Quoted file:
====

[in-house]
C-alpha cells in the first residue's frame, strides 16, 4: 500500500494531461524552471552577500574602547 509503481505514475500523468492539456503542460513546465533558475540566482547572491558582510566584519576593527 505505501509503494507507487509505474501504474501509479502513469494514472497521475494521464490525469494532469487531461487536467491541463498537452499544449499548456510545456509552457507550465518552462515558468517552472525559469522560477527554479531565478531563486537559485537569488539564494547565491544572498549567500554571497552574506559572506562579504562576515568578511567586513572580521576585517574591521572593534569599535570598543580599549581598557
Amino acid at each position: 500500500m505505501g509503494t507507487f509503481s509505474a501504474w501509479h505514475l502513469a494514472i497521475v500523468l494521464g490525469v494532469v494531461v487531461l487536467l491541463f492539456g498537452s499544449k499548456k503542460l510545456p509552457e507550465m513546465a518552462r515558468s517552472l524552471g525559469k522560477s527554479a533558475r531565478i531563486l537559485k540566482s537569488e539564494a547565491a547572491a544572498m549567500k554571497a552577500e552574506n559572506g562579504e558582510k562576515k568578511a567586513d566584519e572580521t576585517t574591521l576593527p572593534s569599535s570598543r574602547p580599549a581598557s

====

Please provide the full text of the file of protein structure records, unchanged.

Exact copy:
[in-house]
C-alpha cells in the first residue's frame, strides 16, 4: 500500500494531461524552471552577500574602547 509503481505514475500523468492539456503542460513546465533558475540566482547572491558582510566584519576593527 505505501509503494507507487509505474501504474501509479502513469494514472497521475494521464490525469494532469487531461487536467491541463498537452499544449499548456510545456509552457507550465518552462515558468517552472525559469522560477527554479531565478531563486537559485537569488539564494547565491544572498549567500554571497552574506559572506562579504562576515568578511567586513572580521576585517574591521572593534569599535570598543580599549581598557
Amino acid at each position: 500500500m505505501g509503494t507507487f509503481s509505474a501504474w501509479h505514475l502513469a494514472i497521475v500523468l494521464g490525469v494532469v494531461v487531461l487536467l491541463f492539456g498537452s499544449k499548456k503542460l510545456p509552457e507550465m513546465a518552462r515558468s517552472l524552471g525559469k522560477s527554479a533558475r531565478i531563486l537559485k540566482s537569488e539564494a547565491a547572491a544572498m549567500k554571497a552577500e552574506n559572506g562579504e558582510k562576515k568578511a567586513d566584519e572580521t576585517t574591521l576593527p572593534s569599535s570598543r574602547p580599549a581598557s